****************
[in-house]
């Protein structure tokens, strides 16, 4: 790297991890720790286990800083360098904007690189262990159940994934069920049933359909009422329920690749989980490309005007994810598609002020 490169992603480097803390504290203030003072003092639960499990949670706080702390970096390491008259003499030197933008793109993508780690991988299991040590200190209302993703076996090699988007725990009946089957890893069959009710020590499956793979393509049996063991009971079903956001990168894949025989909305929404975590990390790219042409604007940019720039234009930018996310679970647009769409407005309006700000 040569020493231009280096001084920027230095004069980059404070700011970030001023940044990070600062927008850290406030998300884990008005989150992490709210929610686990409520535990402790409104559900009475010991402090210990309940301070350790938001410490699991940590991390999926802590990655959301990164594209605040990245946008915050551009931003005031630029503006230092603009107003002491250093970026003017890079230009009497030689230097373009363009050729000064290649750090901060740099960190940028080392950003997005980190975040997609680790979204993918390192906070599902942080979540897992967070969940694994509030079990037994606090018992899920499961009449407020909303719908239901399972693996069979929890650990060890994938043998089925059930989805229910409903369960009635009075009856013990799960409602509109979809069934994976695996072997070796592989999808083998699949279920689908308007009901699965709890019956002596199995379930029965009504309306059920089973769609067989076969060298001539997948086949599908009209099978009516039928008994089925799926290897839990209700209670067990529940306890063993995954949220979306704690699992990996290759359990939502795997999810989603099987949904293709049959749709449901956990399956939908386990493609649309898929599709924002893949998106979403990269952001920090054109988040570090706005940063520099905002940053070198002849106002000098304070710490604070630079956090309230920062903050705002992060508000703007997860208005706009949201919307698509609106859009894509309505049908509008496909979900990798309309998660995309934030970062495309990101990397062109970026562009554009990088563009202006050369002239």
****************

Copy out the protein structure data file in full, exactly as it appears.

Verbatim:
[in-house]
């Protein structure tokens, strides 16, 4: 790297991890720790286990800083360098904007690189262990159940994934069920049933359909009422329920690749989980490309005007994810598609002020 490169992603480097803390504290203030003072003092639960499990949670706080702390970096390491008259003499030197933008793109993508780690991988299991040590200190209302993703076996090699988007725990009946089957890893069959009710020590499956793979393509049996063991009971079903956001990168894949025989909305929404975590990390790219042409604007940019720039234009930018996310679970647009769409407005309006700000 040569020493231009280096001084920027230095004069980059404070700011970030001023940044990070600062927008850290406030998300884990008005989150992490709210929610686990409520535990402790409104559900009475010991402090210990309940301070350790938001410490699991940590991390999926802590990655959301990164594209605040990245946008915050551009931003005031630029503006230092603009107003002491250093970026003017890079230009009497030689230097373009363009050729000064290649750090901060740099960190940028080392950003997005980190975040997609680790979204993918390192906070599902942080979540897992967070969940694994509030079990037994606090018992899920499961009449407020909303719908239901399972693996069979929890650990060890994938043998089925059930989805229910409903369960009635009075009856013990799960409602509109979809069934994976695996072997070796592989999808083998699949279920689908308007009901699965709890019956002596199995379930029965009504309306059920089973769609067989076969060298001539997948086949599908009209099978009516039928008994089925799926290897839990209700209670067990529940306890063993995954949220979306704690699992990996290759359990939502795997999810989603099987949904293709049959749709449901956990399956939908386990493609649309898929599709924002893949998106979403990269952001920090054109988040570090706005940063520099905002940053070198002849106002000098304070710490604070630079956090309230920062903050705002992060508000703007997860208005706009949201919307698509609106859009894509309505049908509008496909979900990798309309998660995309934030970062495309990101990397062109970026562009554009990088563009202006050369002239």